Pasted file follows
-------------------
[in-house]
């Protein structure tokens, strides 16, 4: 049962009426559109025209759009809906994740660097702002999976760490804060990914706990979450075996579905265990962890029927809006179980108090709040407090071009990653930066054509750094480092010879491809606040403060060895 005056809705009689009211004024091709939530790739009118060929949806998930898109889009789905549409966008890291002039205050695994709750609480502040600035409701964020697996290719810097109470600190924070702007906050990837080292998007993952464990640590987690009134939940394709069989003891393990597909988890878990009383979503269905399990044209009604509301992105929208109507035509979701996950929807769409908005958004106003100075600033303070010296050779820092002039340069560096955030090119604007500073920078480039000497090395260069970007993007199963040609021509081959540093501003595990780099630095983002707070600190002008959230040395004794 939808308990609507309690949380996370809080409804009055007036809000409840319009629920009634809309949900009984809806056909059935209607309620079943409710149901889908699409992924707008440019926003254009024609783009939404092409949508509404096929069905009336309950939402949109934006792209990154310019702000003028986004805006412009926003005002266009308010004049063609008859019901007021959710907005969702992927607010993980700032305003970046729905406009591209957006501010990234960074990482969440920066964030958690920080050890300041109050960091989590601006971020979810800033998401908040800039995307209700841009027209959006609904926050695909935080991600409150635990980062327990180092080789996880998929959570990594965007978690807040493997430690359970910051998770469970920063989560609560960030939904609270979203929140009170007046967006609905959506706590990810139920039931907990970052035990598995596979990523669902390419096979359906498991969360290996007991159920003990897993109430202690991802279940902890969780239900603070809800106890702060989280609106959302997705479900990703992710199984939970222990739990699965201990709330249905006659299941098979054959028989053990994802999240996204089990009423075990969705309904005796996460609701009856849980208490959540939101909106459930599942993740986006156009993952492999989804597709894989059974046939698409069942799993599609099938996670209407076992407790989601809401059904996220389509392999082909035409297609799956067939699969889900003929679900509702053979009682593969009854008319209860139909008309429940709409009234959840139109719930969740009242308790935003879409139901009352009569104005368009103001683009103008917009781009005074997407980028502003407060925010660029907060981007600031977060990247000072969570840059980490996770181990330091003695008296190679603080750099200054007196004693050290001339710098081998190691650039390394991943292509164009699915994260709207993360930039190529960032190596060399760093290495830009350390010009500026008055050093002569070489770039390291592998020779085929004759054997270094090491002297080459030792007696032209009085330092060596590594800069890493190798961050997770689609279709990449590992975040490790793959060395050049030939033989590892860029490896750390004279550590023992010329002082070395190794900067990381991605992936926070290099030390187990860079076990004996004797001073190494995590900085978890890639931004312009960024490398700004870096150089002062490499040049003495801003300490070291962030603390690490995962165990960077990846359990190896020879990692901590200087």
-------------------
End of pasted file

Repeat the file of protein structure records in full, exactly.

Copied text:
[in-house]
């Protein structure tokens, strides 16, 4: 049962009426559109025209759009809906994740660097702002999976760490804060990914706990979450075996579905265990962890029927809006179980108090709040407090071009990653930066054509750094480092010879491809606040403060060895 005056809705009689009211004024091709939530790739009118060929949806998930898109889009789905549409966008890291002039205050695994709750609480502040600035409701964020697996290719810097109470600190924070702007906050990837080292998007993952464990640590987690009134939940394709069989003891393990597909988890878990009383979503269905399990044209009604509301992105929208109507035509979701996950929807769409908005958004106003100075600033303070010296050779820092002039340069560096955030090119604007500073920078480039000497090395260069970007993007199963040609021509081959540093501003595990780099630095983002707070600190002008959230040395004794 939808308990609507309690949380996370809080409804009055007036809000409840319009629920009634809309949900009984809806056909059935209607309620079943409710149901889908699409992924707008440019926003254009024609783009939404092409949508509404096929069905009336309950939402949109934006792209990154310019702000003028986004805006412009926003005002266009308010004049063609008859019901007021959710907005969702992927607010993980700032305003970046729905406009591209957006501010990234960074990482969440920066964030958690920080050890300041109050960091989590601006971020979810800033998401908040800039995307209700841009027209959006609904926050695909935080991600409150635990980062327990180092080789996880998929959570990594965007978690807040493997430690359970910051998770469970920063989560609560960030939904609270979203929140009170007046967006609905959506706590990810139920039931907990970052035990598995596979990523669902390419096979359906498991969360290996007991159920003990897993109430202690991802279940902890969780239900603070809800106890702060989280609106959302997705479900990703992710199984939970222990739990699965201990709330249905006659299941098979054959028989053990994802999240996204089990009423075990969705309904005796996460609701009856849980208490959540939101909106459930599942993740986006156009993952492999989804597709894989059974046939698409069942799993599609099938996670209407076992407790989601809401059904996220389509392999082909035409297609799956067939699969889900003929679900509702053979009682593969009854008319209860139909008309429940709409009234959840139109719930969740009242308790935003879409139901009352009569104005368009103001683009103008917009781009005074997407980028502003407060925010660029907060981007600031977060990247000072969570840059980490996770181990330091003695008296190679603080750099200054007196004693050290001339710098081998190691650039390394991943292509164009699915994260709207993360930039190529960032190596060399760093290495830009350390010009500026008055050093002569070489770039390291592998020779085929004759054997270094090491002297080459030792007696032209009085330092060596590594800069890493190798961050997770689609279709990449590992975040490790793959060395050049030939033989590892860029490896750390004279550590023992010329002082070395190794900067990381991605992936926070290099030390187990860079076990004996004797001073190494995590900085978890890639931004312009960024490398700004870096150089002062490499040049003495801003300490070291962030603390690490995962165990960077990846359990190896020879990692901590200087």